Mogees Play lets you tap out a rhythm game on your desk, or a watermelon

6 pictures

Mogees Play is a device that contains a contact microphone which records the vibrations as you tap surfaces, and transfers the signal into an app that lets you play games and make music

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If you're the kind of person who can't help tapping, slapping and rapping on things as you dance around the kitchen waiting for food to cook, well now there's an app for that. Three, actually. And a device that reads your perfunctory percussion and transmits the signal into your phone for you to play games with.

We first heard about Mogees in 2012 as the result of a PhD project, and again in 2014 when the product first hit Kickstarter. Now it's back on the crowdfunding stage in the form of Mogees Play, a new version with a refined, brightened look and a focus on more casual game-playing and music-making.

It's made up of a small cylinder that sticks to surfaces and uses a contact microphone to read the vibrations in the object as you tap, slap and scratch it. Software records the intensity, speed, timbre and length of the sound, and each of Mogees Play's three apps uses that input in different ways.

Pulse for iOS/Android is essentially Guitar Hero, where whatever surface you're tapping away on takes the place of the plastic guitar controllers. Like that classic rhythm game, dots scroll downwards on the screen in multiple channels, and tapping on either the left or right side of the sensor in time with action onscreen will let you hit the corresponding note. Sections of sustained sound can be achieved by scratching the surface.

Jam (also iOS/Android) is a bit more freeform, allowing users to record samples of different sounds and mix them to create rhythms and loops. Keys works in a similar way, letting you build melodies, arpeggios and chords, but it's only available on iOS platforms.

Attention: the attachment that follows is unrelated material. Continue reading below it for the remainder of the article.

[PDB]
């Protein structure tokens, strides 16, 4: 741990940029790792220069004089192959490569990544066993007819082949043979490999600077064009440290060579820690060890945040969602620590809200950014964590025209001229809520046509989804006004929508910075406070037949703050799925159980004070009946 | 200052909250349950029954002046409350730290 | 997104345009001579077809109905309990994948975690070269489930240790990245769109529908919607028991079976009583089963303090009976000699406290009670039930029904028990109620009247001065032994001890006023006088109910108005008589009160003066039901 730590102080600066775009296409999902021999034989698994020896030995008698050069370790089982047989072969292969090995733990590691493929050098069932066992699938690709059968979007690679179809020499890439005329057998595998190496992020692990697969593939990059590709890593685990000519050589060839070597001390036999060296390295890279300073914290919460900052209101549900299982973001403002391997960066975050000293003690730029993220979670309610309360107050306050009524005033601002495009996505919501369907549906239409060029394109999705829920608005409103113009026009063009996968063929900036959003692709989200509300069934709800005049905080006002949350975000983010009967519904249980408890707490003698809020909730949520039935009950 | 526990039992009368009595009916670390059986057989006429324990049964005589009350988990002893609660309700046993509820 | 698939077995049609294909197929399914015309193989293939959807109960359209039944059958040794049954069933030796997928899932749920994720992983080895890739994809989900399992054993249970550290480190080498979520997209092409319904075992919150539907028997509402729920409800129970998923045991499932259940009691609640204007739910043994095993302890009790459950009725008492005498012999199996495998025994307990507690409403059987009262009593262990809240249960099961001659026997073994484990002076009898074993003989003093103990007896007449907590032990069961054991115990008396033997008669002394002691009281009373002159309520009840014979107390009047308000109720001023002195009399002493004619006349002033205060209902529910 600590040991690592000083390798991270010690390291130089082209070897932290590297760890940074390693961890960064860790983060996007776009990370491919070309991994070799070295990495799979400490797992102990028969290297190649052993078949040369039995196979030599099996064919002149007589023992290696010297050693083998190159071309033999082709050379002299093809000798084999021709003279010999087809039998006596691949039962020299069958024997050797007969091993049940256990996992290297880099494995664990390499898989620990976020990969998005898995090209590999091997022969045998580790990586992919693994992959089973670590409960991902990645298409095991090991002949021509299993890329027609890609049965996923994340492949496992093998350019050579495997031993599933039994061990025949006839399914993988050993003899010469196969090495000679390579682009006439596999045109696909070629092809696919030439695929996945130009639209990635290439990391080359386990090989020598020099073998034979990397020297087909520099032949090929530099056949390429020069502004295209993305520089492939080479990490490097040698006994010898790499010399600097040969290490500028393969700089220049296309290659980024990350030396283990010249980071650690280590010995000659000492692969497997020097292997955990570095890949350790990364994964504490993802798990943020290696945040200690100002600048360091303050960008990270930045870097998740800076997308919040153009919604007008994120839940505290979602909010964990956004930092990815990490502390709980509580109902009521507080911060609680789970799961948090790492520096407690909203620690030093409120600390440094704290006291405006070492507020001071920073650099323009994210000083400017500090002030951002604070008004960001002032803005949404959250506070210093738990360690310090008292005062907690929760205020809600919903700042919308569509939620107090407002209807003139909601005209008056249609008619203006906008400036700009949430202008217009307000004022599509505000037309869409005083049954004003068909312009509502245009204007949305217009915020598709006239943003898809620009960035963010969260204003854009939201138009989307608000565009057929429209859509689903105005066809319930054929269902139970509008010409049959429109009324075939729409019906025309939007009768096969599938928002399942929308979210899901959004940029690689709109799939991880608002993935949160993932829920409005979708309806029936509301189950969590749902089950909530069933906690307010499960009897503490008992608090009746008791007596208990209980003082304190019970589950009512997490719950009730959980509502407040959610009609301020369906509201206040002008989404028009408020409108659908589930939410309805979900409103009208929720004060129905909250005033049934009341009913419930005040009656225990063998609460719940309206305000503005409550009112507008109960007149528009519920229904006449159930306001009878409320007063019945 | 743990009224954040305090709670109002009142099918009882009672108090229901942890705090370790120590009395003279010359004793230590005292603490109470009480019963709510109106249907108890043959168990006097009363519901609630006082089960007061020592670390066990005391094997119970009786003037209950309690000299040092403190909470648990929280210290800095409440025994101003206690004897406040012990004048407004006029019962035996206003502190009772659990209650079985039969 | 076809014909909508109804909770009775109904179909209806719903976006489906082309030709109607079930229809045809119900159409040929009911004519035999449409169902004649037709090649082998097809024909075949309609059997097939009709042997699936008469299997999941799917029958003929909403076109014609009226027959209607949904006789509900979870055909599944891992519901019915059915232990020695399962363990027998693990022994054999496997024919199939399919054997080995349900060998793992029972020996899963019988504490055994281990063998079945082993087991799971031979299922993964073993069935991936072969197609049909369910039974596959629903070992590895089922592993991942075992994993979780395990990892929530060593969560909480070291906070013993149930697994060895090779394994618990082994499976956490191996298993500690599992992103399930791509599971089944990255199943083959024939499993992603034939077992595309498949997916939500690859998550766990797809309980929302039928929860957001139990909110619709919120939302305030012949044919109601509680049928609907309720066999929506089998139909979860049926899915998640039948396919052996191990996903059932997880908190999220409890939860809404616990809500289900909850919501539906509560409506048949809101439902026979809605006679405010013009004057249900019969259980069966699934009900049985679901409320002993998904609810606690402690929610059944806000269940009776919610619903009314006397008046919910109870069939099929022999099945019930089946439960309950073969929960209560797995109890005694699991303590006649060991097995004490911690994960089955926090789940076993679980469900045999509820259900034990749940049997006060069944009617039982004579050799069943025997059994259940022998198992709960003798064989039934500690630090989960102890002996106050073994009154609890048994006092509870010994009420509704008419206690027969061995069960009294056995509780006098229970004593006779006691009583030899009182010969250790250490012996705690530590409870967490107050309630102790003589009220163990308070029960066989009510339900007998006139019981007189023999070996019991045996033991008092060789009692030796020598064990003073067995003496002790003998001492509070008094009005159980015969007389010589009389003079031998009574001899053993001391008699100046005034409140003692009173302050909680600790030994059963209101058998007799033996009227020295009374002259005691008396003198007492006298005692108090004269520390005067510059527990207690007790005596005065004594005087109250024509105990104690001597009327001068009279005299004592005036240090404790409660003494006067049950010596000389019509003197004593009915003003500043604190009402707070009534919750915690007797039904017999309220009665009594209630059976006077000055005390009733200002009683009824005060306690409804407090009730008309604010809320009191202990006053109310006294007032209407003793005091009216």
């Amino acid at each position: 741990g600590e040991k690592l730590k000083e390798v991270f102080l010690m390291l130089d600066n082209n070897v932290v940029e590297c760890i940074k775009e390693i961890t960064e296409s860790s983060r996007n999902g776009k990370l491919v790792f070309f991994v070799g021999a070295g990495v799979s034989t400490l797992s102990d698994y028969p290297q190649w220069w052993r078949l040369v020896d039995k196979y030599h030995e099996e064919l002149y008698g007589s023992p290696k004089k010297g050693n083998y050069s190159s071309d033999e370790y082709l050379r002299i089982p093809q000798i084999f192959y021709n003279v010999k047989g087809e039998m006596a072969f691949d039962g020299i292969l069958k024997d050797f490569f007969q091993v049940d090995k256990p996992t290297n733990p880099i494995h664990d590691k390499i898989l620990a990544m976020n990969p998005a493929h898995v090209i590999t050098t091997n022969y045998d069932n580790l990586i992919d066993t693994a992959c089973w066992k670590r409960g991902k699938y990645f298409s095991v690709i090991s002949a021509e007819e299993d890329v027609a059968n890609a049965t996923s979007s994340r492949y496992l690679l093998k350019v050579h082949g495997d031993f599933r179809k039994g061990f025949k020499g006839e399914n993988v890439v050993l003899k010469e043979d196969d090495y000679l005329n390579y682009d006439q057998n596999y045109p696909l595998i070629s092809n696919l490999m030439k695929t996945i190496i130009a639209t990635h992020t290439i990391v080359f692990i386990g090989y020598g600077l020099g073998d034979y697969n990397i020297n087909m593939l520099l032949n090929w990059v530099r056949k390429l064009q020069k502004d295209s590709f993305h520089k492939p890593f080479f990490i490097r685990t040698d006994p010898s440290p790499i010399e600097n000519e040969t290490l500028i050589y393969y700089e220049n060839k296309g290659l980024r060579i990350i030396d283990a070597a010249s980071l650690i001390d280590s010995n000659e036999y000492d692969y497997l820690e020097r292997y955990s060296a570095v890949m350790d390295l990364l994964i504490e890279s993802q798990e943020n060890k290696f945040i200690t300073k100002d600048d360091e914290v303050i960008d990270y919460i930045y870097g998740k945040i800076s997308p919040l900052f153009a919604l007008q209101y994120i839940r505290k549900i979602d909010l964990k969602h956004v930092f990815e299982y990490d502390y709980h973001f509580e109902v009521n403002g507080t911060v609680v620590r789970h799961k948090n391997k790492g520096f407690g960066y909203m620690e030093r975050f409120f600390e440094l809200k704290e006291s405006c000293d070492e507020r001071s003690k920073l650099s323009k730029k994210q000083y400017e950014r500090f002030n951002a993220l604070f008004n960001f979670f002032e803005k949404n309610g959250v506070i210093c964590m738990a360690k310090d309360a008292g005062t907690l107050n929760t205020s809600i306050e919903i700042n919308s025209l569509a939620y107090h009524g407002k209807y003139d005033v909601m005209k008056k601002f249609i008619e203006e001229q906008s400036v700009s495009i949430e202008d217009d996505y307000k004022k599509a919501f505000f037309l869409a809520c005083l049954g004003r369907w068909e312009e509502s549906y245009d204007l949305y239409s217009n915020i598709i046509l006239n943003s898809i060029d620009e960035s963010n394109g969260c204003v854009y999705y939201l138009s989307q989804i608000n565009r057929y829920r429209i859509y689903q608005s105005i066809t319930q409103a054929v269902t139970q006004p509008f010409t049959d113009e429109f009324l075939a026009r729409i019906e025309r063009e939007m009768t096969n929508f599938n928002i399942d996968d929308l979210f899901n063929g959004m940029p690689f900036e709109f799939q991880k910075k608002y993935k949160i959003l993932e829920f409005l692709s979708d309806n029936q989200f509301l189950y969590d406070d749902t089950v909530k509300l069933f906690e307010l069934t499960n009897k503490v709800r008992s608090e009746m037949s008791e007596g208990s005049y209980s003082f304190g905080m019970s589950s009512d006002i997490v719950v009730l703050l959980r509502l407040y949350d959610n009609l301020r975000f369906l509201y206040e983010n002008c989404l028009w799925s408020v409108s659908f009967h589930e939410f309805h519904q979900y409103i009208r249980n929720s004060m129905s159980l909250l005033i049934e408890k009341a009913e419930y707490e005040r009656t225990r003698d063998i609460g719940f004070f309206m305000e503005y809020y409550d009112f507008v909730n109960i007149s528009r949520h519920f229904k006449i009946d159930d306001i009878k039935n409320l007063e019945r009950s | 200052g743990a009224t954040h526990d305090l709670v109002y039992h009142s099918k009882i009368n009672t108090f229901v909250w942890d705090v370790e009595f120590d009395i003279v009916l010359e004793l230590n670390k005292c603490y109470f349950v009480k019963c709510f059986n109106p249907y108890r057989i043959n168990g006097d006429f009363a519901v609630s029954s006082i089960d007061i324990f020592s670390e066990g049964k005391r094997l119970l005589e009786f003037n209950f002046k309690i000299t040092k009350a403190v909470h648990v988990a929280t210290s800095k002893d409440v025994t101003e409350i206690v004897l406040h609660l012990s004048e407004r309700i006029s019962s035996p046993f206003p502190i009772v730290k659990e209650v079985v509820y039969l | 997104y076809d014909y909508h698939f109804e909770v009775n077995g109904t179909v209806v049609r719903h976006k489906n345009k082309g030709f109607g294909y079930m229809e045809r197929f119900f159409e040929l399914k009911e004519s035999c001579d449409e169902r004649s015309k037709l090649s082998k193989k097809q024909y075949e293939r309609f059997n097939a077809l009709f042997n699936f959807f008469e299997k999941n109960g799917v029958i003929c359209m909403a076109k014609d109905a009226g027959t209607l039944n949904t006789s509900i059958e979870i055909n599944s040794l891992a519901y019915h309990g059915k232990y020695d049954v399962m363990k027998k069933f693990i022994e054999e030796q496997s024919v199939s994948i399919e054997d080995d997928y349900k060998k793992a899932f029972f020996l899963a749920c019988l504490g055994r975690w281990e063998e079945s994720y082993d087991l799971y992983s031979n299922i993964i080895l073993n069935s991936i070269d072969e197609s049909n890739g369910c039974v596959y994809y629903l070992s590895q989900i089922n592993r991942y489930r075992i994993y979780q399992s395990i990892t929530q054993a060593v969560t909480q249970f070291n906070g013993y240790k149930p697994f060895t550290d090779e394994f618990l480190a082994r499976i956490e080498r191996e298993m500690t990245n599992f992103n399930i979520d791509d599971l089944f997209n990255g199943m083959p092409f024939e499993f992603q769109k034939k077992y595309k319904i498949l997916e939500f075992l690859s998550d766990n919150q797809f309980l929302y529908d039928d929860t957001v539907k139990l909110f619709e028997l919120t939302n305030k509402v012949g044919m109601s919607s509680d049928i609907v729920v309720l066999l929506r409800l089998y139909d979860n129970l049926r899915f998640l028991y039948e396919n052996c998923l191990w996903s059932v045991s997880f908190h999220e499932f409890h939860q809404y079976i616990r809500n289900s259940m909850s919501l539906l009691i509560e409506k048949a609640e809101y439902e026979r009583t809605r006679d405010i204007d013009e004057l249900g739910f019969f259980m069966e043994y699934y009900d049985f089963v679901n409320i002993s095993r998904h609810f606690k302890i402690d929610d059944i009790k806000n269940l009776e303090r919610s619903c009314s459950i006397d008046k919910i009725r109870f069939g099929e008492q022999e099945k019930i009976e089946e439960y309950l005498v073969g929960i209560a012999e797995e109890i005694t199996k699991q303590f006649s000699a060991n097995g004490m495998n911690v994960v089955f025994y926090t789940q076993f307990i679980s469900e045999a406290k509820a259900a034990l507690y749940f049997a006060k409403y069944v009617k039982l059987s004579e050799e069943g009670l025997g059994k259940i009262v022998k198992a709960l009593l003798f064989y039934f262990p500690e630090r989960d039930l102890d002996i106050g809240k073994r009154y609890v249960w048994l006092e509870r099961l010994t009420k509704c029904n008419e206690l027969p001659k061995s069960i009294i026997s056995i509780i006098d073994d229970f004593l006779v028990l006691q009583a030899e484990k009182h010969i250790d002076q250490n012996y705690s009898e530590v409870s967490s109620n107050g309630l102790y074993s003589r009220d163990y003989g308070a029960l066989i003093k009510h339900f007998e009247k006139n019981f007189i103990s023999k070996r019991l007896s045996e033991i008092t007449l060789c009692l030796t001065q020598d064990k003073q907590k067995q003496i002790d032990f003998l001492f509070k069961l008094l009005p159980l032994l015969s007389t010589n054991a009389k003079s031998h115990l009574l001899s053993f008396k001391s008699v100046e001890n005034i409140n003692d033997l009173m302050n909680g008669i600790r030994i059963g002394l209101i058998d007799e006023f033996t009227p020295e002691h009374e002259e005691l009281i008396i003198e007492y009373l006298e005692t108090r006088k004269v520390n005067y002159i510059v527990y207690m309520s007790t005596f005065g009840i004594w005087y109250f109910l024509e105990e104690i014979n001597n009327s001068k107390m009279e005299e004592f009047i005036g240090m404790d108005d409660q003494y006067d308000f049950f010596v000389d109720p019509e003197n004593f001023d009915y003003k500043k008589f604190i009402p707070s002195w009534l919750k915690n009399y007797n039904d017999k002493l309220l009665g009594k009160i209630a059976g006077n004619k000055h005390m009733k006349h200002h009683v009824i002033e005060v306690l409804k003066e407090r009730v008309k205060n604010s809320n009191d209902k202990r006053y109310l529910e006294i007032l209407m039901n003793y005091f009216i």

One of the stretch goals of the first Kickstarter campaign was to develop the platform as an educational tool, and the company claims that Pulse is designed to subtly teach players to develop an ear for rhythm, timbre, velocity and melody, and that Jam acts as a workshop to put those skills to use.

To increase the applications for the hardware, Mogees announced that it's granting developers and students access to its systems for real-time signal processing, machine learning and gesture recognition. Examples given by the company include tapping to control the flight of the character in Flappy Bird, and scratching a surface to dim and brighten a light using Philips Hue.

Mogees Play is currently seeking funding through a Kickstarter campaign, where Super Early Bird pledges start at £29 (about US $37), before pledges rise to £49. The campaign runs until Aug 5, with units shipping out in September if all goes to plan. The developers discuss the product in the video below.

Source: Mogees Play

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